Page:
Millennial Roth IRA
If you’re a Millennial (or Post-Millennial), the one thing that might not be on your radar yet is retirement. After all, you have decades until you retire, if at all. As a young adult, it’s important to know the benefits of retirement accounts, specifically the Roth IRA. It goes without saying that the sooner you start saving for retirement, the better position you will be in as you get closer. You don’t want to wake up one day and realize you’re 50 years old and have little or nothing saved for your Golden Years.
The Roth IRA Backstory
An Individual Retirement Account, or IRA, is a retirement savings vehicle that you can utilize to put aside money for when you retire. Traditional plans offer an upfront tax deduction, however, all distributions from the account are taxable. The Roth IRA is named for Senator William Roth (R-Del) who, along with Senator Bob Packwood of Oregon, introduced the concept of the “IRA Plus”, which saw no immediate tax breaks, but allowed for tax-free distributions during retirement. The Taxpayer Relief Act of 1997 established the “Roth IRA”.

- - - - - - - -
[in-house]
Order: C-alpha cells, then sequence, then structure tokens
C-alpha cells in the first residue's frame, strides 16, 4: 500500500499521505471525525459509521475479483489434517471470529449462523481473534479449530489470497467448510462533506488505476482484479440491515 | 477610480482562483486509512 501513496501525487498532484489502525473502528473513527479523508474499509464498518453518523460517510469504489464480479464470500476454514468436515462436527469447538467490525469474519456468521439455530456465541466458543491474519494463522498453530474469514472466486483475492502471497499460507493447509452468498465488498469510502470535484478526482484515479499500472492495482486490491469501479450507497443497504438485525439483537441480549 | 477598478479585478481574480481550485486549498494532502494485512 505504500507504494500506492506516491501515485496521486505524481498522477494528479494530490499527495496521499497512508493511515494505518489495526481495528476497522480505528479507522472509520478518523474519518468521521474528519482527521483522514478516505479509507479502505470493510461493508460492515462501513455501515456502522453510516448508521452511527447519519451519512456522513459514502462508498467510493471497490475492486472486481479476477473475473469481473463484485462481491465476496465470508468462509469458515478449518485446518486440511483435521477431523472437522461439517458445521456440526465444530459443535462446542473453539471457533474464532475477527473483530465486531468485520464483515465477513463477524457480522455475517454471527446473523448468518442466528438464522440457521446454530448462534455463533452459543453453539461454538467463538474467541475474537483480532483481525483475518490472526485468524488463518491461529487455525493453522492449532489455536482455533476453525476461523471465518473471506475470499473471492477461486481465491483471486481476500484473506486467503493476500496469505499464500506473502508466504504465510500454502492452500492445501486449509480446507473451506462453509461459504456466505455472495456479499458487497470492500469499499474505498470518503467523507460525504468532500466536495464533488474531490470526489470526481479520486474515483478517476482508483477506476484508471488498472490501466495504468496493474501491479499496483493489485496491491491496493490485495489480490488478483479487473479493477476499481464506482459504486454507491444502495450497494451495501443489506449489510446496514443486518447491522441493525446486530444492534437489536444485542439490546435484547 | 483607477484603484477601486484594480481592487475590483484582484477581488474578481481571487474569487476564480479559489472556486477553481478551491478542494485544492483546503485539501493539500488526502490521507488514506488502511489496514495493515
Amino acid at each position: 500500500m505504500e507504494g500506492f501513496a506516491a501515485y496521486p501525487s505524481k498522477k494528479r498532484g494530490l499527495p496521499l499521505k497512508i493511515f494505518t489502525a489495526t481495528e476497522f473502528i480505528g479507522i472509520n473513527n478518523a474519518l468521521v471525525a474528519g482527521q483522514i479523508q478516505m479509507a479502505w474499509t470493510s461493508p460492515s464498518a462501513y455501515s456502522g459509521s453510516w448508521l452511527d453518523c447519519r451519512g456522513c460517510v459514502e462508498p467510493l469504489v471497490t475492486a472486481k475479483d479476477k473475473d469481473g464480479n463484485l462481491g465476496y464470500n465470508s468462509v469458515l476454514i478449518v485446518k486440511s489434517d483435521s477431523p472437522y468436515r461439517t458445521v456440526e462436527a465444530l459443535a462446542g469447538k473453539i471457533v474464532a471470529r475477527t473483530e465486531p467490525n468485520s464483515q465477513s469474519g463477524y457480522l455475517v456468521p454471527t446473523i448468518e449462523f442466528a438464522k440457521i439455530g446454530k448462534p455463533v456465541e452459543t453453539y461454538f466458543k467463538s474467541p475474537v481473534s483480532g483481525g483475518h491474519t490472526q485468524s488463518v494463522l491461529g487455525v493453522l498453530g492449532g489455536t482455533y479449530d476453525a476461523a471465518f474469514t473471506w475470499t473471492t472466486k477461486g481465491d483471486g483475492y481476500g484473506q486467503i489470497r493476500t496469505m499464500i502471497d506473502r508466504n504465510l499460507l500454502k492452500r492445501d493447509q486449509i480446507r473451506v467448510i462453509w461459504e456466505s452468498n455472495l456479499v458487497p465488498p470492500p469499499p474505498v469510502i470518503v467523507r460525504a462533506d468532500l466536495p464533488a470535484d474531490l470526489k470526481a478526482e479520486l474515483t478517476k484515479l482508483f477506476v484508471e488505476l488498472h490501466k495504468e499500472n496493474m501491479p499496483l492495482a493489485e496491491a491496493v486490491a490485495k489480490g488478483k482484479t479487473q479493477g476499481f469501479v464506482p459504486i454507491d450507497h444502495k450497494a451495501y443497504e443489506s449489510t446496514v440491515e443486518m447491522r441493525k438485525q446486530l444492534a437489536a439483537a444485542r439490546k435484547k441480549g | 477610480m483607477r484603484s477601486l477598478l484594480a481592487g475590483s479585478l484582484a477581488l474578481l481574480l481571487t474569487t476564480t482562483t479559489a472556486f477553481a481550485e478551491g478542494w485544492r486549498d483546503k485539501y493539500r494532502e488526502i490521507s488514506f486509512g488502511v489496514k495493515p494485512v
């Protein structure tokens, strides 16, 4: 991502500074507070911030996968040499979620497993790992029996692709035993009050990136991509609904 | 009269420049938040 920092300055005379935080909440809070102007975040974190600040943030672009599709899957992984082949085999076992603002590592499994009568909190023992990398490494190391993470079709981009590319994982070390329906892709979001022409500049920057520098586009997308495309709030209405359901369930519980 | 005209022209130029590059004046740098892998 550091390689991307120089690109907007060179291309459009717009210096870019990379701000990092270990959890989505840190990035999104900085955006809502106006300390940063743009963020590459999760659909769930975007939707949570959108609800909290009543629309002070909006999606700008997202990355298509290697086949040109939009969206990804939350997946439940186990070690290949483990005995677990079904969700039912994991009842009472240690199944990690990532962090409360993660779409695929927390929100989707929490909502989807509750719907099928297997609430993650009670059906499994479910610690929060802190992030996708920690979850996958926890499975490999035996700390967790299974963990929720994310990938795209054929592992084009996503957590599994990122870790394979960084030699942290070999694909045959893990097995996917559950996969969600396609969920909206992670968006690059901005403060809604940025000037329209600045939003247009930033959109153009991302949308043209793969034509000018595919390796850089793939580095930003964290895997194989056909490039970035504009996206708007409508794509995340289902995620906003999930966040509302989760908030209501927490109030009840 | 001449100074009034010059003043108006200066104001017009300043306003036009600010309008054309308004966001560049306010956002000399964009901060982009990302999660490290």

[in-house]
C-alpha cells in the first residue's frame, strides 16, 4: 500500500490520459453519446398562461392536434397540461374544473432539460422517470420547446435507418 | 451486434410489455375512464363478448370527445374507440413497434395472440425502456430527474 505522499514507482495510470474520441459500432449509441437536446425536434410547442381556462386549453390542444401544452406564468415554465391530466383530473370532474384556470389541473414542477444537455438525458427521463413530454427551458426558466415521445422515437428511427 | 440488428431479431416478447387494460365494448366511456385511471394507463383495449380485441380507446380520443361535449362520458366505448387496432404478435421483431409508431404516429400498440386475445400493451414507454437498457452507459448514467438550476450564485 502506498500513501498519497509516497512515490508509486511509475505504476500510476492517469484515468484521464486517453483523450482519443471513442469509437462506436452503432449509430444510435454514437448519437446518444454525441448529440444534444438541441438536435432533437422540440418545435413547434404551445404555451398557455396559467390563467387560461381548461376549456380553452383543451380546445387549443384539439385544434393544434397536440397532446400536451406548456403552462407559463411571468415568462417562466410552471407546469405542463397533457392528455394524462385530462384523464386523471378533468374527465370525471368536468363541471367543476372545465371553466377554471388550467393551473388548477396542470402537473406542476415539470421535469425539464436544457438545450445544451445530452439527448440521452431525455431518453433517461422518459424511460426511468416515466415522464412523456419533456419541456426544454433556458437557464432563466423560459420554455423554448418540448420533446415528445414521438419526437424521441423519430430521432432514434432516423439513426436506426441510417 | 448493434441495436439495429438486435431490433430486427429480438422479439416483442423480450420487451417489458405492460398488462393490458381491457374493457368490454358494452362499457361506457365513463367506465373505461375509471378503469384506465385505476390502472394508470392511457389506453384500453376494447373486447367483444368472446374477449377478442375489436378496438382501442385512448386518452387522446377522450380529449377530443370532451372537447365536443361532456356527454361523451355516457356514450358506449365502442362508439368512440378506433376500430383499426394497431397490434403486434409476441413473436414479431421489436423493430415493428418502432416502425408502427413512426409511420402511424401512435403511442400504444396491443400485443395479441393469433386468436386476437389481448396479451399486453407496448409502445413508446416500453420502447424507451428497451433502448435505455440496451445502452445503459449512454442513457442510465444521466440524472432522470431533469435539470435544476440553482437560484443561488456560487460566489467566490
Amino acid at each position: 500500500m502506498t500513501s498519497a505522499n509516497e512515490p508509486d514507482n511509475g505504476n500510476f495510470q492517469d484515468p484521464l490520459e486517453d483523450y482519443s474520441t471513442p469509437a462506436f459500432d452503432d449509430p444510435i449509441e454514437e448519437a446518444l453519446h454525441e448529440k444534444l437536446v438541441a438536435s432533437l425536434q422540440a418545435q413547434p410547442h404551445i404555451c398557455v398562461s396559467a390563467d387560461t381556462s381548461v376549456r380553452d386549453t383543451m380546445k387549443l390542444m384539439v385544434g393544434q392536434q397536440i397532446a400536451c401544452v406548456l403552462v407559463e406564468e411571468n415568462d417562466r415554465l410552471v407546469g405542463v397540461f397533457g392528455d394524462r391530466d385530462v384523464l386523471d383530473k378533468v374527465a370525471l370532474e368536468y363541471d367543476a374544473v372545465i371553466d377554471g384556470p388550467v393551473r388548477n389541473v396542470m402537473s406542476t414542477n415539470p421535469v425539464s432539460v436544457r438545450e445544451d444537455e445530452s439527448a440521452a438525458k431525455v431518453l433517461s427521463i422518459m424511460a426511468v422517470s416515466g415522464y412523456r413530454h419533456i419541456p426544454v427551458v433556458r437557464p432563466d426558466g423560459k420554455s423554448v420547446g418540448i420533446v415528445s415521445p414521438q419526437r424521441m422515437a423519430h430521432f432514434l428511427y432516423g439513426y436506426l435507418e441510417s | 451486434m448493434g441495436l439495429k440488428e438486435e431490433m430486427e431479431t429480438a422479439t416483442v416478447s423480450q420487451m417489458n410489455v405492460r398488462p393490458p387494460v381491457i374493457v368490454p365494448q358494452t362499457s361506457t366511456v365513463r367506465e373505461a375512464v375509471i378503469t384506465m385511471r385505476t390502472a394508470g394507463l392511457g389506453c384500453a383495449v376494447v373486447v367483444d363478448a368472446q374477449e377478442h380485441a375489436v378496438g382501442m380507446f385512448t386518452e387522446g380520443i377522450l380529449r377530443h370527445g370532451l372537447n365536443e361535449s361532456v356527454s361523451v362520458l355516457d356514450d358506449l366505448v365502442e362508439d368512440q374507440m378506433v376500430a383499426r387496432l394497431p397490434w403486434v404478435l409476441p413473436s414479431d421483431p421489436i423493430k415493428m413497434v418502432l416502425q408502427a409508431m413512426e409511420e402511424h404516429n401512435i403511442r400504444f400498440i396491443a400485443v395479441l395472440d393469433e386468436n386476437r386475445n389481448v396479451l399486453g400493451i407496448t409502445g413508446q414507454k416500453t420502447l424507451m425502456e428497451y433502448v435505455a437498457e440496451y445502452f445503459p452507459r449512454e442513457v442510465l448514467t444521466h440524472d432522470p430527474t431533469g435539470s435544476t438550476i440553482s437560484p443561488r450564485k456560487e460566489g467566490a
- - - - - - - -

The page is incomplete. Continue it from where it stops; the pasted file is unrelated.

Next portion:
The Rules of the Roth IRA
To fund a Roth IRA, you must have earned income during the year(s) you wish to contribute. The amount you can contribute to an IRA (whether traditional or Roth) is set forth by the IRS. For 2018, you may contribute the lesser of your earned income from the year or $5,500. Note: if you are at least 50 years of age, you may contribute another $1,000 which is known as a “catch-up” contribution.
As stated above, you do not receive an immediate tax break for Roth IRA contributions. These accounts are funded with after-tax dollars. In contrast, traditional IRAs are funded with pre-tax dollars. To put it simply, traditional contributions occur before you get a paycheck, while Roth contributions come after your salary has been taxed and your paycheck received.
Lastly, Roth IRAs do not have any required minimum distributions. You can continue to contribute to one so long as you keep earning money.
Unlike traditional plans, Roth IRAs have income limits. You cannot directly contribute to a Roth IRA if you make too much money. For 2018, those limits are as follows: